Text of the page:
On one or two occasions when the porter Tommy Honan was absent and my Dad had slept it out, the train, after passing the Flag Road gates, could be heard from a distance, whistle blowing urgently, alerting the station master to have the gates across the line opened.

The train approaching Miltown in the morning carried a lot of girls from Doonbeg and Quilty going to work in The Malbay Knitwear Factory and was called “The Glamour Express”.

I had a privileged ticket because my father worked for the West Clare Railway Company and I travelled first class to school. Often the only other passenger with me was the local Protestant Minister, Rev. Cannon Elliot travelling up to Ennistymon to greet his flock there. Although he was a kind gentleman, I did not find it easy to converse with him.

Jackie Fox together with his horse called Friday, was the local carrier of goods from the railway station to the town. Every young boy in the town rode on his cart from time to time. A low sized good-humoured fellow was he and strong as an ox. Flour was then delivered in sacks weighing 280 lbs but this enormous weight proved no obstacle to Jackie as each sack was deftly swung onto his cart. I remember walking with Dad down Cloonboney way, when for the first time I heard peals of thunder. This noise, strange to my ears, was explained to me by my father, as Jackie unloading firkins of Guinness for subsequent delivery. Guinness was then delivered in wooden casks, the iron or aluminium lung had not yet arrived on the scene.” [10:p26]

“The railway station was a centre where the youth of the town gathered to play. The boys playing cops and robbers would split into two groups. One group had to seek the other in different hiding places throughout the station and lock them up in prison, cattle wagons being our “Mountjoy”. The hero was the lad who surprised the prison guards and released the prisoners, thus the game lasted longer. In the station yard we had a large flat concrete area, a disused cattle pen and we erected a tennis net made up of two poles and a rope. Mo Connolly, the American tennis star was our idol of the time.

When my father went fishing in the evening, we had a “swimming gala” in the water tank perched 20 feet on top of the engine shed. The tank was about 30 feet long by 12 feet wide and held about 10,000 gallons of water which was pumped up from Cloonboney river just 500 yards beyond the distant signal on the line to Lahinch. Needless to say there were wigs on the green when my father found out what was happening in his absence.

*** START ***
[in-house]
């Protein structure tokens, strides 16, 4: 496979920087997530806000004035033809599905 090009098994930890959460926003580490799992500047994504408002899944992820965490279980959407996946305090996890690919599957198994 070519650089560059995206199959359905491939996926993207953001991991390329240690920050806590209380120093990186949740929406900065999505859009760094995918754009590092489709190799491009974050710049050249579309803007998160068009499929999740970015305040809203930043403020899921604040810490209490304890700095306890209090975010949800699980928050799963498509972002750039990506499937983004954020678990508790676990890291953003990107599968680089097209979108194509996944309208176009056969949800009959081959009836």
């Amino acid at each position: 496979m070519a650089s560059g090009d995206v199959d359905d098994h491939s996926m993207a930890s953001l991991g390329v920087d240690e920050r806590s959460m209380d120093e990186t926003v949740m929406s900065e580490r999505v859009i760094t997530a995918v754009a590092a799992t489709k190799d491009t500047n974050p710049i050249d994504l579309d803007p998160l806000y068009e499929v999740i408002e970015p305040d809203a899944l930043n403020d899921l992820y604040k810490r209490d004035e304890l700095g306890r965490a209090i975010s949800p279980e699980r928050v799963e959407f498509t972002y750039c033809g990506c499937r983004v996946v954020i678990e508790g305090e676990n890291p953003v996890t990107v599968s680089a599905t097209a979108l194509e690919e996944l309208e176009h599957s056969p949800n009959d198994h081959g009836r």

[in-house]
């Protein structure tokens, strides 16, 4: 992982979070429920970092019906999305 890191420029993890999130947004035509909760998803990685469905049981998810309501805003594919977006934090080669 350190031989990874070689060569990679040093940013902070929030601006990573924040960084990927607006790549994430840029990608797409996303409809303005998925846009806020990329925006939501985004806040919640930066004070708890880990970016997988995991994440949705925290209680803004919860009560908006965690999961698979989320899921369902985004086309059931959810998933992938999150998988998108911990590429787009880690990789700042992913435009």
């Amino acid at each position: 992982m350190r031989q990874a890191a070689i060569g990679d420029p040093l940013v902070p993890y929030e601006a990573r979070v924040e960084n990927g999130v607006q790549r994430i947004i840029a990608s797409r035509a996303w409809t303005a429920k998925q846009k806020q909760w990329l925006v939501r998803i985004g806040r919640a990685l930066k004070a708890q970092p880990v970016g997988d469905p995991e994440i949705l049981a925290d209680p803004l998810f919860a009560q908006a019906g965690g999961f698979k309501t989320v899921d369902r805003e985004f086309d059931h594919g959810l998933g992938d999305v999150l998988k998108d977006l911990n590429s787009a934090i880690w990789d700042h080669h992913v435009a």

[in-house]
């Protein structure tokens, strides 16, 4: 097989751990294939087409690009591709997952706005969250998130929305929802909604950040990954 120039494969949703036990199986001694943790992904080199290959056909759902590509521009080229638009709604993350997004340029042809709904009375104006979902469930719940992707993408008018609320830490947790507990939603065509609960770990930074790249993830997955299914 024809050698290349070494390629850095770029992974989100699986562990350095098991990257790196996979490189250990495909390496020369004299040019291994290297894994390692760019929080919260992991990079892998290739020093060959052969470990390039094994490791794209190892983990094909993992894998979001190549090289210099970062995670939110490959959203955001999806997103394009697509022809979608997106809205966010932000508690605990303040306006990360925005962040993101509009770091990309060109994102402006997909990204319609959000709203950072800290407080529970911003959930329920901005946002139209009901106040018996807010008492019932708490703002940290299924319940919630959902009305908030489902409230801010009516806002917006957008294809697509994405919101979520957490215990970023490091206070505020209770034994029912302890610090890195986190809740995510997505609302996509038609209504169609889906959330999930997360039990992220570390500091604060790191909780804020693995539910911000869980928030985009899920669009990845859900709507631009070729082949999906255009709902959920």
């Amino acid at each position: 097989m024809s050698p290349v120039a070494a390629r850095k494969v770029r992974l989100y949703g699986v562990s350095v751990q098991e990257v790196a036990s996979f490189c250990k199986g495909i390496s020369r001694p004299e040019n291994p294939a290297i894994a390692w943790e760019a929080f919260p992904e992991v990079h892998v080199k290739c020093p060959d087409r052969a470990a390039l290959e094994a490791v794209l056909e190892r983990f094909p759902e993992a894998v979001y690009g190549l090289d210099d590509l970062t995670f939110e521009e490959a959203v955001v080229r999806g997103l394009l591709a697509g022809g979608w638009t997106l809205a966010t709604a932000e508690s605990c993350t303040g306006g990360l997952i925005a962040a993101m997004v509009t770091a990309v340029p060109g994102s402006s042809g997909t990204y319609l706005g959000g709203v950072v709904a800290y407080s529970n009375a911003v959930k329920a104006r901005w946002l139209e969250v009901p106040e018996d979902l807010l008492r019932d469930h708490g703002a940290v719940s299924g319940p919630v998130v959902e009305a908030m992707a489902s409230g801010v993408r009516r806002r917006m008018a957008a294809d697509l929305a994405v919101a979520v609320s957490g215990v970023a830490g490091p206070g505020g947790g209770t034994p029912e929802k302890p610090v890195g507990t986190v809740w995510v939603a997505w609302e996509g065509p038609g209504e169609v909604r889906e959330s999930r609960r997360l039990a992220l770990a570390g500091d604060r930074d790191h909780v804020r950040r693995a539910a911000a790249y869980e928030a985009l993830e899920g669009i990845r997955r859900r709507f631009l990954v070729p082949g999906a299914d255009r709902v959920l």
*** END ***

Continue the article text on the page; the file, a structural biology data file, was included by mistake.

As well as tennis and swimming, other sports such as, running, jumping, golf and baseball were organised in the environs during the summer holidays. A novelty for us was playing baseball and this was made possible by Richard McMahon’s ball and bat sent to him by relatives in America. Paddy Griffin who lived on the Lahinch road near the White Strand, fell down between two wagons and managed to rip a bad gash in his thigh.

One day my brother Michael was heard screaming way down town by the local Garda Sergeant who post haste got on his bicycle and went to the station to investigate. Michael had been sitting on the track when Tommy Honan changed the points to be ready for the evening train. Luckily for Michael his position was about 2 yards from the tip of the points so no damage was done. It could have been very serious, as it was, he escaped with only a bruised backside.

I can remember one fatal accident that occurred on Sunday the 25th August 1946. The unfortunate train driver Patrick O’Neill was killed. Early that day he was the driver on a “Special” to Lahinch, probably for Garland Sunday, a locally observed former pagan festival, now extinct. The light engine … was driven on its own to Miltown to be turned on the turntable for the return journey to Ennis later that evening from Lahinch. Patrick O’Neill who came from Limerick may not have been familiar with the layout of Miltown railway yard. When reversing past the points to drive off to the turntable, he had his head out the right hand cab window, not realising there was only 8 inches clearance between the engine cab and the goods store wall. He was squashed between the engine and the goods store gable wall. It was a horrific accident. Dad had gone to Ennistymon for the day not being on duty, and was immediately summoned by the Gardai to deal with the horrible stiuation.” [10:p27]